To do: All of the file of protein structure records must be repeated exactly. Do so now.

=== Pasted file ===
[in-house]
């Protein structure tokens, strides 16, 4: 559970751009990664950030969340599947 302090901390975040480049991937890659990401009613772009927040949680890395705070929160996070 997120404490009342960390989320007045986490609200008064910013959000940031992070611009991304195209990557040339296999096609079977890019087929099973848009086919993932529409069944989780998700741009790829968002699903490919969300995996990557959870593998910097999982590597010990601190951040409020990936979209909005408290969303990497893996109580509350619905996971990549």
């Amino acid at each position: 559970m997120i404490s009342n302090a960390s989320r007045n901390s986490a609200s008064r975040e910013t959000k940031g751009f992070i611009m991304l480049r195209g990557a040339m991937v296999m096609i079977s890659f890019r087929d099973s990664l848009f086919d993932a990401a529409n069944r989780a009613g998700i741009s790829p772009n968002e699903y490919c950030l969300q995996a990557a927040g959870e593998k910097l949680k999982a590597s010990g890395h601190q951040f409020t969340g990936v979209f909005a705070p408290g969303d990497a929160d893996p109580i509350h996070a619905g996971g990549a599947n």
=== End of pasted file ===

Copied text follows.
[in-house]
């Protein structure tokens, strides 16, 4: 559970751009990664950030969340599947 302090901390975040480049991937890659990401009613772009927040949680890395705070929160996070 997120404490009342960390989320007045986490609200008064910013959000940031992070611009991304195209990557040339296999096609079977890019087929099973848009086919993932529409069944989780998700741009790829968002699903490919969300995996990557959870593998910097999982590597010990601190951040409020990936979209909005408290969303990497893996109580509350619905996971990549």
């Amino acid at each position: 559970m997120i404490s009342n302090a960390s989320r007045n901390s986490a609200s008064r975040e910013t959000k940031g751009f992070i611009m991304l480049r195209g990557a040339m991937v296999m096609i079977s890659f890019r087929d099973s990664l848009f086919d993932a990401a529409n069944r989780a009613g998700i741009s790829p772009n968002e699903y490919c950030l969300q995996a990557a927040g959870e593998k910097l949680k999982a590597s010990g890395h601190q951040f409020t969340g990936v979209f909005a705070p408290g969303d990497a929160d893996p109580i509350h996070a619905g996971g990549a599947n």